Julius Caesar opens with a scene of class conflict, the plebeians versus the tribunes. The plebeians are celebrating Caesar's victory over the sons of Pompey, one of the former leaders of Rome. The tribunes verbally attack the masses for their fickleness in celebrating the defeat of a man who was once their leader.
A soothsayer calls out to Caesar as he passes and warns him against the ides of March, March 15. Caesar ignores the man and dismisses him as a dreamer. Upon seeing Cassius, Caesar informs Antony that he would rather be surrounded by men who are fat and happy than thin men like Cassius. He is worried that Cassius is dangerous because he "thinks too much" (1.2.193-196). Antony tells him not to worry about Cassius.
Casca meets with Cicero and tells the orator that there are many strange things happening in Rome that night, such as a lion in the streets and an owl screeching during the day. Cicero tells him that men construe omens the way they see fit. Cassius eventually arrives and learns from Casca that the senators are planning on making Caesar a king the next morning. He starts to tell Casca about the plot to kill Caesar, butCinna shows up and interrupts him. He hands Cinna some letters to plant anonymously in Brutus' home and invites Casca to dinner that night in order to convince him to join the conspiracy.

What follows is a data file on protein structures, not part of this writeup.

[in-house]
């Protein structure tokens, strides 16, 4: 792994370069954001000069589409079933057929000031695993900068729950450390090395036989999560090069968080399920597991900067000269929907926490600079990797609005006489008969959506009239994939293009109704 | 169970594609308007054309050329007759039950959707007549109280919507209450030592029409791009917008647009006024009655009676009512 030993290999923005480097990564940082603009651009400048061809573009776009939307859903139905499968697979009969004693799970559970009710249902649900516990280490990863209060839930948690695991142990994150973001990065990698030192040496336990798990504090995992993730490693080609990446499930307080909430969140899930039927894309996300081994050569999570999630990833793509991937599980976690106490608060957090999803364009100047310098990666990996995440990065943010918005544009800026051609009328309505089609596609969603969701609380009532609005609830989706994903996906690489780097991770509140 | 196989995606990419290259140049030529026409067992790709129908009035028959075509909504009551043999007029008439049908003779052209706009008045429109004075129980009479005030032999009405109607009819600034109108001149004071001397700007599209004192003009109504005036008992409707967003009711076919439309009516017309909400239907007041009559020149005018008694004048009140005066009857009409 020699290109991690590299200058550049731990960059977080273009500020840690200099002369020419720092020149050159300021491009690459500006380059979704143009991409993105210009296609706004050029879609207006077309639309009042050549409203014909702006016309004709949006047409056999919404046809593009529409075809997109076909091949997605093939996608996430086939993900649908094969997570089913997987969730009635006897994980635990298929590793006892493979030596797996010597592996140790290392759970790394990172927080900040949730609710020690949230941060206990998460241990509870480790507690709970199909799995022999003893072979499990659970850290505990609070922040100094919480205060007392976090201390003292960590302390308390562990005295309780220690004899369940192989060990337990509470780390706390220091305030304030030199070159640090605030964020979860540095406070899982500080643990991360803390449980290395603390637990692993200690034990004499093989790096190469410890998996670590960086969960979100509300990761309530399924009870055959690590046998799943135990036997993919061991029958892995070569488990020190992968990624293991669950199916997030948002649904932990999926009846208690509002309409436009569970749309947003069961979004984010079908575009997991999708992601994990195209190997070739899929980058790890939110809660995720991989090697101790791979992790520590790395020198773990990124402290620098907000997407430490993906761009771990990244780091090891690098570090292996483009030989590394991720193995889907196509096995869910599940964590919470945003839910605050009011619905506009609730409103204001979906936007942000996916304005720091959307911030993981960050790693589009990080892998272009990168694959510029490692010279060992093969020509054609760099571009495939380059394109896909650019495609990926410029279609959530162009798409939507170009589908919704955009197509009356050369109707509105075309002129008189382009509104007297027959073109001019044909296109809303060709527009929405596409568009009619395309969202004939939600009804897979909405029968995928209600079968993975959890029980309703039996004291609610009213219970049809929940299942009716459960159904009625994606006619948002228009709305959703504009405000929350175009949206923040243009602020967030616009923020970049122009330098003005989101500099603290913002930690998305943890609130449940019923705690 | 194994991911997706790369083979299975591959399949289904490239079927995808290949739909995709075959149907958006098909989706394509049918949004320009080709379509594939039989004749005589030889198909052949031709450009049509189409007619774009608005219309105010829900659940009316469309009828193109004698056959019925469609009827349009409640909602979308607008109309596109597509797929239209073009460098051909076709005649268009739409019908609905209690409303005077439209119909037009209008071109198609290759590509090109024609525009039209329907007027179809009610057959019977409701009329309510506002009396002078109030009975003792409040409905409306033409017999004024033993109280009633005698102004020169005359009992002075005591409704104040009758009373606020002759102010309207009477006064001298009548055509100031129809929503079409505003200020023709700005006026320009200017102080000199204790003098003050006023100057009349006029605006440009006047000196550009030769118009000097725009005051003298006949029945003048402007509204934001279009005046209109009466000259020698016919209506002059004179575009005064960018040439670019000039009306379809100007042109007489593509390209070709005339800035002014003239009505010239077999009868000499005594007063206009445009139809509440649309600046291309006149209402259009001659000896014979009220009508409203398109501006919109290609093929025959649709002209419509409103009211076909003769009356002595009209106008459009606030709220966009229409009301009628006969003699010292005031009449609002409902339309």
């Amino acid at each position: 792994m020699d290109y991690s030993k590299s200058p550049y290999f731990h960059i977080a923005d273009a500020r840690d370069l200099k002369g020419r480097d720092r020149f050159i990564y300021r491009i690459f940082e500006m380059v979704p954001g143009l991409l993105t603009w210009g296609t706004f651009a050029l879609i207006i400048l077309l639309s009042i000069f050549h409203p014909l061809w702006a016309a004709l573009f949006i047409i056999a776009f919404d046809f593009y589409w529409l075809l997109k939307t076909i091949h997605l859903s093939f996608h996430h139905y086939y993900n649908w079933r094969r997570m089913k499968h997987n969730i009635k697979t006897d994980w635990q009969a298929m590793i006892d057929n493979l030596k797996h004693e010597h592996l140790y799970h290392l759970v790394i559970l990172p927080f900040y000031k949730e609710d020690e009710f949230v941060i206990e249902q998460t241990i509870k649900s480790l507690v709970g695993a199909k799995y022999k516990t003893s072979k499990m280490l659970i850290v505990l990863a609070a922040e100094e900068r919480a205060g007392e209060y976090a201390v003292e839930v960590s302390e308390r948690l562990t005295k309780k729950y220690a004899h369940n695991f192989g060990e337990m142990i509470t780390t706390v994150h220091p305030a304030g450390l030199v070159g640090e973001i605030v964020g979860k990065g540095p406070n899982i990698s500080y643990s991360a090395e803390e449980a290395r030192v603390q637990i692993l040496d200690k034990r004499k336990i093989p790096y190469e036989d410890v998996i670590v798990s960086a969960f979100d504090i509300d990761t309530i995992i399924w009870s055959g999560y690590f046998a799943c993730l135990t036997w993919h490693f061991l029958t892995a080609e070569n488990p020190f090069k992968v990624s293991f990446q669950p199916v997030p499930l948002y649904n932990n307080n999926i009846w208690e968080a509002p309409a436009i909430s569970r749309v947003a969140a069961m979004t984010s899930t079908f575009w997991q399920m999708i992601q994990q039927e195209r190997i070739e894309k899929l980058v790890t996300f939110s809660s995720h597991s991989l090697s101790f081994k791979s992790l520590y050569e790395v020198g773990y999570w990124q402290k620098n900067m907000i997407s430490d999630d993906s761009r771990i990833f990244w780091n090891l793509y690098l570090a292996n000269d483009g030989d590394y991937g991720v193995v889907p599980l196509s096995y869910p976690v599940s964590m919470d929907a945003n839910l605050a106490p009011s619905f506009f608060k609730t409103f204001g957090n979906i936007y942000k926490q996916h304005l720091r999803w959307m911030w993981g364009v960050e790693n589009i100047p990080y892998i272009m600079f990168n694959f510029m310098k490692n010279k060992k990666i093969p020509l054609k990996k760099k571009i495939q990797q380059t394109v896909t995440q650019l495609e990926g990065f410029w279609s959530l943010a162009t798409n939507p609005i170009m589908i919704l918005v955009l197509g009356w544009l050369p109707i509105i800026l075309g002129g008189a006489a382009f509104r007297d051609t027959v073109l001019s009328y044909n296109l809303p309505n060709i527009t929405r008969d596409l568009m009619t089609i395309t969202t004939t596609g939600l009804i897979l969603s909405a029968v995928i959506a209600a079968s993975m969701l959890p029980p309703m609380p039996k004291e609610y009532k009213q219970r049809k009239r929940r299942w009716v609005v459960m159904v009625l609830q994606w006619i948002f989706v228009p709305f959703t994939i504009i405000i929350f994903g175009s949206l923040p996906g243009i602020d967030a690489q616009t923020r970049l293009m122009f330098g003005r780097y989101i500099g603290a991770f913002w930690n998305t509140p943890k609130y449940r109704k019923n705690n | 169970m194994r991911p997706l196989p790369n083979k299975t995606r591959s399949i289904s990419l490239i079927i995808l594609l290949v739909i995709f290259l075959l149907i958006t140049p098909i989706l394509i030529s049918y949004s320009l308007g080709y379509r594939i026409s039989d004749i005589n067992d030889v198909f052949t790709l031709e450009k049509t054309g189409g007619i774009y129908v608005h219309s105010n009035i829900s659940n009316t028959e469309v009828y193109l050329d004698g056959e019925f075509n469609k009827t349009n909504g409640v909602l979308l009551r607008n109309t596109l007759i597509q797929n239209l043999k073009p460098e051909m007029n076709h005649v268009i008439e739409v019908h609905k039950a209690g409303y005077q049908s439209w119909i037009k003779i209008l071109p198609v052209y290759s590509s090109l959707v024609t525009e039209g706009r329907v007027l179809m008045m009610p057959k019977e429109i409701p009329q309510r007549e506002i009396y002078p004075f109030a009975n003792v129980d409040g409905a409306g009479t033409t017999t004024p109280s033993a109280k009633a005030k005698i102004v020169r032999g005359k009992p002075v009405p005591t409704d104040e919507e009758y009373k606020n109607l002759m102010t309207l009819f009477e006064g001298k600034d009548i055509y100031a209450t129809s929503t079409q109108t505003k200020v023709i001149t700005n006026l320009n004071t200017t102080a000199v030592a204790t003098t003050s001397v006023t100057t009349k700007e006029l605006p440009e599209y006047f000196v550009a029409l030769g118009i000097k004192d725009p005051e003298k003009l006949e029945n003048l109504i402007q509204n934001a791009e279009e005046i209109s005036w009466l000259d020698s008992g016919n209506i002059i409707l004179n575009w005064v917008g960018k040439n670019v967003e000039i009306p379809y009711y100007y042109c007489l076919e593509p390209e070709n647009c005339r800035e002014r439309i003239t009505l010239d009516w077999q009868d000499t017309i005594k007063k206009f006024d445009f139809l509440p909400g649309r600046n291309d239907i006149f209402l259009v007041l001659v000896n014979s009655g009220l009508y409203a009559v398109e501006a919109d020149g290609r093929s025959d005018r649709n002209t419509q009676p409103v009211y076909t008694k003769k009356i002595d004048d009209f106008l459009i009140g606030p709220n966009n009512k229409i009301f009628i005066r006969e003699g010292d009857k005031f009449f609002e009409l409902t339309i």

Antony and Octavius arrive and find Brutus dead upon the ground. Antony remarks, "This was the noblest Roman of them all" (5.5.67). Octavius, unemotional through all of the carnage, merely ends the play with the lines, "So call the field to rest, and let's away / To part the glories of this happy day" (5.5.79-80).